Good yields and poor weather sums up our harvest in Cumbria. Although we got off to a good start on the winter barley, thunder showers and wet ground conditions made the wheat and spring barley harvest trickier - with a significant proportion of crops battered down by the weather.
The high-disease-pressure season was reflected in our trial site results, as the difference between fungicide-treated and untreated winter barley averaged 3.1t/ha, varying from 1.56 to 5.98t/ha between varieties.
This really highlights the importance of considering varietal disease resistance and appropriate fungicide programmes.
In general, yields were good this year, with plenty of straw, which is so important in our mixed farming region.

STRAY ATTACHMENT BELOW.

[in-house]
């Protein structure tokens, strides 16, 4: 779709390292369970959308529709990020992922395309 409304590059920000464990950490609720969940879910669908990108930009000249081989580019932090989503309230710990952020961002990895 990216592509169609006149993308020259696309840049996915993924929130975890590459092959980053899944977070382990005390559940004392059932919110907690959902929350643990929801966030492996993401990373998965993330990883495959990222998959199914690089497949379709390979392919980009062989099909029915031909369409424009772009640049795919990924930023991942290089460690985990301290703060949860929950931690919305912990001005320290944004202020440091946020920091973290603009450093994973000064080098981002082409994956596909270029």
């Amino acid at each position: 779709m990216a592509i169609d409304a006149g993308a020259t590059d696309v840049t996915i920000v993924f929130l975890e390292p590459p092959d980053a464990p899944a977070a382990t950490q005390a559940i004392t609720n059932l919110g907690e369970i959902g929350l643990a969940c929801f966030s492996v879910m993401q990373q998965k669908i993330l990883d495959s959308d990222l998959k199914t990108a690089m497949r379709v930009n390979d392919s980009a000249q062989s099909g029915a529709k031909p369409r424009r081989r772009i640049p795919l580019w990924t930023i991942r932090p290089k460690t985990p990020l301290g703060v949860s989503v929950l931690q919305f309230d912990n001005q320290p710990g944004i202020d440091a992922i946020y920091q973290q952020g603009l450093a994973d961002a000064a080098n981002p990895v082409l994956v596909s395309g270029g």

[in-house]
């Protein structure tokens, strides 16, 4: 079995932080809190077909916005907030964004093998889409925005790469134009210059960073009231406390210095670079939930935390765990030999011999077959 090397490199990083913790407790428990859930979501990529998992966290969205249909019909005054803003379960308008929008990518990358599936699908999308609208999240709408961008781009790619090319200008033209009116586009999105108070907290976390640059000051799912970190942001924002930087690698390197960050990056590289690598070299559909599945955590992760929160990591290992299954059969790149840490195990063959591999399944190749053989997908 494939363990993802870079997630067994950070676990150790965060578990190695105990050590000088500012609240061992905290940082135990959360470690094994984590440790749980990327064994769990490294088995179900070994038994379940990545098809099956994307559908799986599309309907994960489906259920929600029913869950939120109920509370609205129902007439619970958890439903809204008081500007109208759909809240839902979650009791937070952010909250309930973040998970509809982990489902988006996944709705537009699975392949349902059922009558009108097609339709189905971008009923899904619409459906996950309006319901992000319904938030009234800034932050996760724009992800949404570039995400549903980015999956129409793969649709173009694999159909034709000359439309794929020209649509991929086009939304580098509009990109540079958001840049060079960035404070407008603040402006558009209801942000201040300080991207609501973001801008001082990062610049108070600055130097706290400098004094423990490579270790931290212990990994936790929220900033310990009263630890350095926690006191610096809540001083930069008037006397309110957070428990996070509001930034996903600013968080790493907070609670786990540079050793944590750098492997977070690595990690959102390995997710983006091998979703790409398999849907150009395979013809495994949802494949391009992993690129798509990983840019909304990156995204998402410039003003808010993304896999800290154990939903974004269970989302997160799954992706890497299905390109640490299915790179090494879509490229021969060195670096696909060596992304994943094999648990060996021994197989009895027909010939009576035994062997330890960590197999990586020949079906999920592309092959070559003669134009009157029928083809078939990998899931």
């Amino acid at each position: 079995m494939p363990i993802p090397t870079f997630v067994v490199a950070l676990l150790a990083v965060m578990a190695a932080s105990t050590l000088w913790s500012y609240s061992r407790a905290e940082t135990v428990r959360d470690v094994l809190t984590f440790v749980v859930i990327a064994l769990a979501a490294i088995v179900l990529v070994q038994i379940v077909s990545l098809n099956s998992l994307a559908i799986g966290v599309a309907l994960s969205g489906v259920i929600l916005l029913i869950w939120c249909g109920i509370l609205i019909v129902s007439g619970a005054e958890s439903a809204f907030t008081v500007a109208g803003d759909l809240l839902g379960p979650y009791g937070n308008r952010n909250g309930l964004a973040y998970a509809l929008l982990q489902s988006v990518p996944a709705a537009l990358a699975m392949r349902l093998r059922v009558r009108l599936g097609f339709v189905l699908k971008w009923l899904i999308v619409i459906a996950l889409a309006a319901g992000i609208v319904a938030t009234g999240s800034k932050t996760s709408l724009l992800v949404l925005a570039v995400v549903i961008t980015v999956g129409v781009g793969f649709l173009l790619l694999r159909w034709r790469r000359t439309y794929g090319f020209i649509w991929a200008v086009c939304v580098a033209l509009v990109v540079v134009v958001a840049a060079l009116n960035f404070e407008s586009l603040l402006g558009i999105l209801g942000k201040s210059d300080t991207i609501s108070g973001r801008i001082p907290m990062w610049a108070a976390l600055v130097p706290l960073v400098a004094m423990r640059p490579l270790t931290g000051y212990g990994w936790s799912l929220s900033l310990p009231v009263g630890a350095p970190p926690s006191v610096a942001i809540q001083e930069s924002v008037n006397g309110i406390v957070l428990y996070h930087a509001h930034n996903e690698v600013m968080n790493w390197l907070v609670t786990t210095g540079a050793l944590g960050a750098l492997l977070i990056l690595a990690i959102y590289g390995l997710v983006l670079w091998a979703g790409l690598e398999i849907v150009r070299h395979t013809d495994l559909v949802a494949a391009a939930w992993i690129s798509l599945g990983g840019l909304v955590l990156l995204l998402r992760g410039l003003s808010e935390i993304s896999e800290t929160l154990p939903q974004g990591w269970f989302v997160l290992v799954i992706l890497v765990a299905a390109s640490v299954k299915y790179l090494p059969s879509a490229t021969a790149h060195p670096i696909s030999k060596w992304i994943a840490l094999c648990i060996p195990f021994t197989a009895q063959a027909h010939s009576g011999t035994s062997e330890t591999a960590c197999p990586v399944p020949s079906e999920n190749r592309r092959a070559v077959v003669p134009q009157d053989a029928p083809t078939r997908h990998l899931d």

Average yields at our Cumbrian trial site on treated plots were 9.79t/ha on winter barleys (maximum 11.73t/ha) and 9.4t/ha on the winter wheats (maximum 11.64t/ha).
Last week brought some welcome sunshine and dry weather and the majority of winter wheat and winter barley crops have been drilled in generally good conditions.
Pre-emergence sprays have been applied, primarily in fields with a history of brome grasses, where they have been based on flufenacet. On most winter cereals, we will wait and apply a post-emergence autumn herbicide, as this allows for the mixing of an insecticide to target BYDV-carrying aphids where appropriate.
Our main weed targets in winter cereals tend to be annual meadowgrass, which thrives in the Cumbrian weather, and broad-leaved weeds.
Maize harvest is now on the go, with crops grown under film significantly earlier, with a more mature cob. Good early-season weather has helped promote bulky crops, which are, in general, looking good.
Despite autumn usually being our key period for grass reseeds, wet weather during most of August meant very few grass reseeds have been done on farm, as we have missed the optimum timing, and these will now be delayed until next spring.